Here’s what I mean. Two weeks ago my Uncle asked me to help him get his television working. It’s a simple problem really—unless you are completely behind the curve of technological change. His television is one of those old portable 13-inch screens in a box the size of an ice chest that weighs about 25 pounds. The assisted living facility where he lives told him that the problem is he would need to order cable. He has never had cable and doesn’t understand why he can’t a good signal with a pair of old-school rabbit-ears.

So, picture the scene. Here I was, trying to explain the problem of a 30-year-old analog TV in a flat-screen high-def digital age to a technologically illiterate senior citizen who is almost deaf. He just doesn’t have the categories.

Think about his dilemma on a deeper level. The changing world we call home has put him in a place where the ‘rules’ he knows for how life works no longer apply. He cannot apply “rabbit-ear solutions” he understands to a “digital world” he doesn’t. His desire to wind the clock back to a day where solutions and approaches he understands still work is perfectly understandable. It is an unavoidable experience in a world where constant hi-speed discontinuous change is the order of the day.

These are the waters we all swim in. It is the reason why I chose the image of a sailboat cutting through the waves by harnessing the wind as the metaphor for this website. Learning to embrace and navigate change is life for all of us and it is the meat and potatoes of leadership.

I am fascinated by change, by how it happens, by the way it impacts people, and especially by what it takes to lead it effectively. I have been making observations and logging insights into leading change for a number of years now and it’s time to put more of them in writing.  So, consider this an introduction. For a number of weeks, I will devote my entries to different thoughts about change, including:

–       The end of the 40/40 world

–       A 5-dimensional approach to leading change

–       Leading is change

–       A battleship vs. a zodiak

–       The need for heretics

For today, the question is a simple one: what is one area of change you are tired of and what could you do to embrace it rather than fight it?

Our Little Black Book

I am big on the significance of milestones in life and the opportunity they give for perspective and re-alignment. Last week was one of those milestones. It was not only the first week of a new decade, it was our 32nd wedding anniversary.

Margaret and I went away for a few days to celebrate, relax, and to take a look at where we are at, how we are doing. We actually have a ritual that we follow each year on our anniversary. Since it is so close to the beginning of a new year, Margaret and I take a morning and do a “state of the union” review on our life and marriage.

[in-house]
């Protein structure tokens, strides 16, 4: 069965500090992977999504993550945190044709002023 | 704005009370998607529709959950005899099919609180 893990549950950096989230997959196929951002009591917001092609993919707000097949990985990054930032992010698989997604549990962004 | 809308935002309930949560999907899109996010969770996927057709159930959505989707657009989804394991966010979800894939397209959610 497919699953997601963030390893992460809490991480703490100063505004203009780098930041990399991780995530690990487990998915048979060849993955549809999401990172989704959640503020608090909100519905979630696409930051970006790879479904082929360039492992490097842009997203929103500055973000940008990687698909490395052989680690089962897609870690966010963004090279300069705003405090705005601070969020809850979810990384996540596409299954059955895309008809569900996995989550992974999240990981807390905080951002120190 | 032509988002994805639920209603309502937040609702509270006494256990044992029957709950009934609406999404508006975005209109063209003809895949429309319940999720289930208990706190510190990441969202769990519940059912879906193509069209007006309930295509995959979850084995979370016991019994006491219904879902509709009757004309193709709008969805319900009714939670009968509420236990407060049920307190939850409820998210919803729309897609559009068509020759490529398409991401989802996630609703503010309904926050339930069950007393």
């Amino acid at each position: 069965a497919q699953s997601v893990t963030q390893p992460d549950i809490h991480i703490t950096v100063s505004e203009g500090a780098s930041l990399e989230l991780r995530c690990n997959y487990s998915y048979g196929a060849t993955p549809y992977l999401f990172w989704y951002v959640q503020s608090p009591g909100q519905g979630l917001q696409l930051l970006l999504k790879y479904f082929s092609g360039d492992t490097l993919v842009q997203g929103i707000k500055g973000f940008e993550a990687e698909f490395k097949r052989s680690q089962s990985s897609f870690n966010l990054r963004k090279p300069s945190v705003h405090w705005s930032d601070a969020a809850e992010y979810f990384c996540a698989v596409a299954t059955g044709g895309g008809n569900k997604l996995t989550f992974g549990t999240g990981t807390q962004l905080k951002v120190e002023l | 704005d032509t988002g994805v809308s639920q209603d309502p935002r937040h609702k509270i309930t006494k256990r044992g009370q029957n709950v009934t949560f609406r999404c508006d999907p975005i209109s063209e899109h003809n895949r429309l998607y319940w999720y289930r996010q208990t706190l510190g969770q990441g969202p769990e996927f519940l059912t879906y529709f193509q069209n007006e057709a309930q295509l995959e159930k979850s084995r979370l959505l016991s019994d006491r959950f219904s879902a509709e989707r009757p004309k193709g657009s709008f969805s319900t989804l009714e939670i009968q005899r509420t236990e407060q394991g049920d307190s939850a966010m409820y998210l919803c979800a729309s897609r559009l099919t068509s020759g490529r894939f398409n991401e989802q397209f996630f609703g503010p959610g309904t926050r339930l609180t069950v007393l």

It’s rather simple. We have this really cheap blank book and in it we capture our perspective on four or five basic categories. Some years we do a bit more, but we always include:

  1. Where are we now?(a brief summary of current reality for each of us and our kids.)
  2. Looking Back: the major events, themes, and developments of the past year.
  3. Looking Ahead: our dreams, priorities and big plans for our life together in the year ahead.
  4. Growth, change, or goals the Lord is prompting us toward during the next year.

    We’ve been around the block enough times now to know that “drift” happens. All that stuff of life creeps up and new patterns develop in your marriage as you react to them: busy travel seasons, challenges at work, illness, financial set-backs, etc. Without some mechanism for getting altitude and re-calibrating life, subtle drifts become dangerous currents.

    Now, Margaret and I weren’t this intentional when we first started, it just seemed like a good idea to do some annual reflection at the beginning of the year. But, over the years we discovered that this tradition is really a sacred time to talk to each other about how we are doing and about the re-alignment that needs to take place as we go forward.

    We started this tradition on January 1st, 1978, six days before our wedding. We were dirt poor, so we rented a table at McDonalds and for a few hours made two pages of notes about the previous year and what we saw ahead for our first year of marriage. Over the years there were a few times when somehow we didn’t get our thoughts written into the book, but even with a couple gaps, we realize now that we have also documented the map of our journey through life together.

    our anniversary book

    That little blank book is pretty ratty these days. We will fill it up in a couple years, if it holds out that long. When it dies or gets filled up, we’ll start volume II. On January 7th thirty-two years from now you will find Margaret and I sitting someplace simple with that second volume asking the same questions and making intentional plans for the year before us.


    The Easiest Way to Avoid Change